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City approves concept of downtown revitalization plan

The downtown revitalization project isn't simply landscaping, crosswalks and pretty scenery.

It's a vehicle to drive economic change.

That's the message city leaders got Tuesday night as they listened to a comprehensive proposal drafted by Omaha consultants.

The plan, approved in concept by the city council, envisions revamping Main Street, changes to Park Rapids' waterfront areas to enhance their access and use, a possible hotel/event center on the Fish Hook River, art installations and other improvements to four designated areas.

"There's so much in the plan it'll take us a long time to get there," mayor Nancy Carroll said. She questioned how long it would take to accomplish the lofty goals.

Business leaders attending the meeting acknowledged there might be "practical limitations" on how fast the city could move forward, but that it should proceed nonetheless.

The time frame to revamp the downtown area is one of the unknowns, along with the cost. City leaders have approved the plan in theory, but haven't committed the city to any spending yet, and haven't committed to which parts of the plan they will adopt.

"We've got plenty of work and research to do in the next 1½ years," said Main Street business owner Ellis Jones, a member of the downtown revitalization committee.

"We do have a significant opportunity here," said Peter McEwen, an-other business owner and committee member. "There won't be a chance like this in our lifetimes."

In urging the city to approve the plan, McEwen pointed out to council members "it's getting more and more competitive out there. We're competing for attention, tourism and dollars."

The plan envisions creating an exuberant downtown economy so that people wouldn't be tempted to spend money elsewhere. This component of the plan is a serious commitment to preserving the downtown area as a commerce district.

Council members heard about neighboring cities that permitted urban sprawl, which eventually killed off their downtown economies.

Park Rapids backers of the plan don't want that to happen here.

Urban planner Cory Scott, representing the Omaha firm that drafted the downtown plan, said he was surprised by the community support and high interest for the plan. More than 400 businesses and individuals submitted surveys, giving planners significant input as to what residents desired.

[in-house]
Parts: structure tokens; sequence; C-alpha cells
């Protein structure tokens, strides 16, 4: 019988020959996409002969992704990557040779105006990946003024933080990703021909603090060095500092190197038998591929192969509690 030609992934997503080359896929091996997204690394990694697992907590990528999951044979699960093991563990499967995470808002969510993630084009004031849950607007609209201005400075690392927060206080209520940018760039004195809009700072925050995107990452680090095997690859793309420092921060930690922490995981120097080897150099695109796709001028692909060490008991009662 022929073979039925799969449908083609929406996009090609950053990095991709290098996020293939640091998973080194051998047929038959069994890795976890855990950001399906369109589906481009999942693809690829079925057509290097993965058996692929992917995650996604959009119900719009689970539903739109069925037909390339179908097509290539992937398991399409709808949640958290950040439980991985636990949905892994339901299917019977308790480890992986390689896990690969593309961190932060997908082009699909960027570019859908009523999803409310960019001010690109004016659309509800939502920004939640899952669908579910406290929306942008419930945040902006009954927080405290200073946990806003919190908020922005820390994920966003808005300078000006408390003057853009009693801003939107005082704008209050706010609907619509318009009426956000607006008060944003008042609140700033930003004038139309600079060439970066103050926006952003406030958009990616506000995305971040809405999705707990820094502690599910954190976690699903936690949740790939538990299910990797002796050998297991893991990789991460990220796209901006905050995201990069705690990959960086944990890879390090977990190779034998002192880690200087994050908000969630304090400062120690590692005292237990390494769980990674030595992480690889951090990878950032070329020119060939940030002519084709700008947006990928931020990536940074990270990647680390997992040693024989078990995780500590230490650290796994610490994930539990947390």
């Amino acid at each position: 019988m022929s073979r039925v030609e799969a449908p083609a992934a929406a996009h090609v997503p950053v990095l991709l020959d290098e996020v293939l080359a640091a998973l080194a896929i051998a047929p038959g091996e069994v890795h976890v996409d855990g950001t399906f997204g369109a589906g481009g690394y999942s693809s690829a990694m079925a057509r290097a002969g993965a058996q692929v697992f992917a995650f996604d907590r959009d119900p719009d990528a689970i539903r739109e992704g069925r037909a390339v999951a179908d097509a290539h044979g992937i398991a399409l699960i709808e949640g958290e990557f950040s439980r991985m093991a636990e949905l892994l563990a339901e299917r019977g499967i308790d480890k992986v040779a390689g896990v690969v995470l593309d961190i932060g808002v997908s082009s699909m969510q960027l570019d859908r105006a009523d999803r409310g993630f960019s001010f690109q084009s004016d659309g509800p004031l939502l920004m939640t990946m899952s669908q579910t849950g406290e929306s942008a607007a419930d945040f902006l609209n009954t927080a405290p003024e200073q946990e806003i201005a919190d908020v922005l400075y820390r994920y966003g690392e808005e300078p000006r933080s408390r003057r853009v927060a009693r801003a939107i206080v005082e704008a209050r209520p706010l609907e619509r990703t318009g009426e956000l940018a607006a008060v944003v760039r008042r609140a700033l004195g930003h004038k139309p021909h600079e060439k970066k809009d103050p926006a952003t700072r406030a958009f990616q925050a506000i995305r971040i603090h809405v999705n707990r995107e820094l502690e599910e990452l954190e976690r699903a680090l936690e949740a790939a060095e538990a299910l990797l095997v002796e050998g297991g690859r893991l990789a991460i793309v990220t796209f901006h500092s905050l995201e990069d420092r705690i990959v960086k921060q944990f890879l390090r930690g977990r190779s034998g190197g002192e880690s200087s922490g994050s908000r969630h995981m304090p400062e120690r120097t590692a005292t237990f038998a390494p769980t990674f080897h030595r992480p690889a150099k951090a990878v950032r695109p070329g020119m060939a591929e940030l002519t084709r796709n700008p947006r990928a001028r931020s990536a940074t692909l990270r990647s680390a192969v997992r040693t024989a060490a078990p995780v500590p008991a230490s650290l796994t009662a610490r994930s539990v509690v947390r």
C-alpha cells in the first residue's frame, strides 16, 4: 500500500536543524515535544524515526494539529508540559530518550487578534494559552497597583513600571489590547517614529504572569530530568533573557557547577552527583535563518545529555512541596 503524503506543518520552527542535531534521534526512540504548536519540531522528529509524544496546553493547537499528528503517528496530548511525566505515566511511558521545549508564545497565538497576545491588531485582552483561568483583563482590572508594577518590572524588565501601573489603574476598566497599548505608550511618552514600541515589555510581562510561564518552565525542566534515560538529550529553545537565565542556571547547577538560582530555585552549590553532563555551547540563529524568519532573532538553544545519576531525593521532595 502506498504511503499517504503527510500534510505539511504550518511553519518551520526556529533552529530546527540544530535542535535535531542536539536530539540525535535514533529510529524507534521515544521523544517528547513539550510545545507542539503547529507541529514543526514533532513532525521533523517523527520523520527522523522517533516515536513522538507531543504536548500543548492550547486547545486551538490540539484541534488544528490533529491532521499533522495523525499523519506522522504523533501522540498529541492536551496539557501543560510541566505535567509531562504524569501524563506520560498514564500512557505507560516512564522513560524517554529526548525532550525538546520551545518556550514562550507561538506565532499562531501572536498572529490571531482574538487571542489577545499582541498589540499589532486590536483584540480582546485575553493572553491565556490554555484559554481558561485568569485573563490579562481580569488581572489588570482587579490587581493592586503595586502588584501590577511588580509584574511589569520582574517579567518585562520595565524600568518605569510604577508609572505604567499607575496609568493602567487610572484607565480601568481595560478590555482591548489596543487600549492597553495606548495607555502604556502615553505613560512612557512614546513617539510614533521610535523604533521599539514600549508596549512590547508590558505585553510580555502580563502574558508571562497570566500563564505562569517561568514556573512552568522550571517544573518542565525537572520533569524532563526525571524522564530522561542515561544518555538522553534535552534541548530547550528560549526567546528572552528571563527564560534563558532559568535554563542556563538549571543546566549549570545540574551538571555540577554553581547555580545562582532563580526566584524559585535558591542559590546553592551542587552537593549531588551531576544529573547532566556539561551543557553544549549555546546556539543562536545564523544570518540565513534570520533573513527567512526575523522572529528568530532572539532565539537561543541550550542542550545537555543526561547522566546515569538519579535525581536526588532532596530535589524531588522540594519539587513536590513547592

"There was substantial amount of public involvement," he said. "It creates an interesting environment to do business," Scott told city leaders.

The plan conceives a "city campus" atmosphere that melds long-term goals of both the city and park districts.

Scott presented the results of other downtown plans his firm has created showing retention of businesses and evaporation of inner city vacancy rates for existing buildings. The plans work, he maintained.

Simultaneously, the Hubbard County Regional Economic Development Commission is applying for a $750,000 development grant to help small cities refurbish existing buildings. This would be accomplished through deferred payment loans in which 66 percent of the rehab work would be assumed in the grant under certain conditions.

One concern city leaders have is tearing up the downtown streets to initiate the plan. Jones admitted, "it creates anxiety thinking of all of Main Street being torn up."

Council member Ted Godfrey questioned whether merchants could withstand another season of road construction. "I looked around this summer and thought it was a little skimpy," he said of the retail business. "Maybe we should give it a year rest and go at it."

Jones and McEwen said the downtown area, which got off this year to a slow start due to many factors, should bite the bullet and embrace the plan, even though their own businesses would be affected by more construction.

'People are used to construction," McEwen said. "They can find their way downtown. We just have to have a good strategic plan to stay in business during construction."

The two business owners discussed how Perham merchants successfully survived a downtown renovation by working with contractors at every phase of the construction, kept alley access to stores and drafted clever promotions that capitalized on the work in progress.

"I'd rather get this out of the way and get on with the future than hold back," McEwen said.

"From the heart we can make a better city together," Jones added.